Scientists have picked up on the mysterious "song" of a comet speeding through deep space.
European Space Agency officials have used their Rosetta spacecraft to listen to a sound emitted by Comet 67P/Churyumov-Gerasimenko. The comet song capture by Rosetta is produced by "oscillations in the magnetic field in the comet's environment," ESA officials said in a statement.
The Rosetta spacecraft was able to pick up the strange, echoed clopping sound, but if a human were floating through space next to the comet, he or she wouldn't hear anything at all. Comet 67P/C-G is singing well below the frequency that the human ear can hear, according to ESA. The frequency of the sound was increased by a factor of approximately 10,000 for an audible rendering of the comet's tune. [ Rosetta Mission's Comet Landing: Full Coverage ]
The scientists that discovered the sound still aren't exactly sure how it's created, though they have some ideas. ESA scientists think that the sound could be produced when neutral particles of the comet are sloughed off into space and electrically charged through ionization, but officials still aren't sure how the physics of the oscillations work.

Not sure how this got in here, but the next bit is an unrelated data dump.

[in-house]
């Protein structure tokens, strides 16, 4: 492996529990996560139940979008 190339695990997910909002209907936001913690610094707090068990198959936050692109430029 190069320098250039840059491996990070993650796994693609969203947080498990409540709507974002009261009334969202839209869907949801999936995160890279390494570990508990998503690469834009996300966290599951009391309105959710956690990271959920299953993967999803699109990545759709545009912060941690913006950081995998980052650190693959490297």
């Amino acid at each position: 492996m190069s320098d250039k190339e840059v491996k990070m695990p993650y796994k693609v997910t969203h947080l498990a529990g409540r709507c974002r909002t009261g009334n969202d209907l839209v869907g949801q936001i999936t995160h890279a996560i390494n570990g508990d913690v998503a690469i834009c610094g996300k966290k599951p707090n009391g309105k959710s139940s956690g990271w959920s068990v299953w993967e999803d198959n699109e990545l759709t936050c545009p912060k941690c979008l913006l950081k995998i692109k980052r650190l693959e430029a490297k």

"This is exciting because it is completely new to us," Karl-Heinz Glaßmeier, head of Space Physics and Space Sensorics at the Technische Universität Braunschweig, Germany, said in a statement. "We did not expect this and we are still working to understand the physics of what is happening."
Rosetta's magnetometer experiment first recorded the song when it was flying within about 62 miles (100 kilometers) of the comet in August. The magnetometer is part of a five-instrument suite, called Rosetta's Plasma Consortium (RPC). The instruments are designed to monitor how the comet interacts with the solar wind and plasma emitted by the sun. The RPC also looks at the structure of the comet's atmosphere, known as a "coma." (Glaßmeier is also the principal investigator for the RPC.)
Tomorrow (Nov. 12), Rosetta is expected to release its Philae lander down to the surface of Comet 67P/C-G. If it works, the landing will mark the first time humans have soft-landed a probe on the face of a comet. You can keep up with the landing in a live Philae webcast on Space.com
Rosetta and Philae will be responsible for gathering data about the comet to help scientists learn more about the icy wanderers, remnants from when the solar system formed billions of years ago. Rosetta should keep studying the comet from orbit until December 2015, after its close approach with the sun in August. If Philae's landing is successful, it should be able to study the comet from its landing site until March 2015.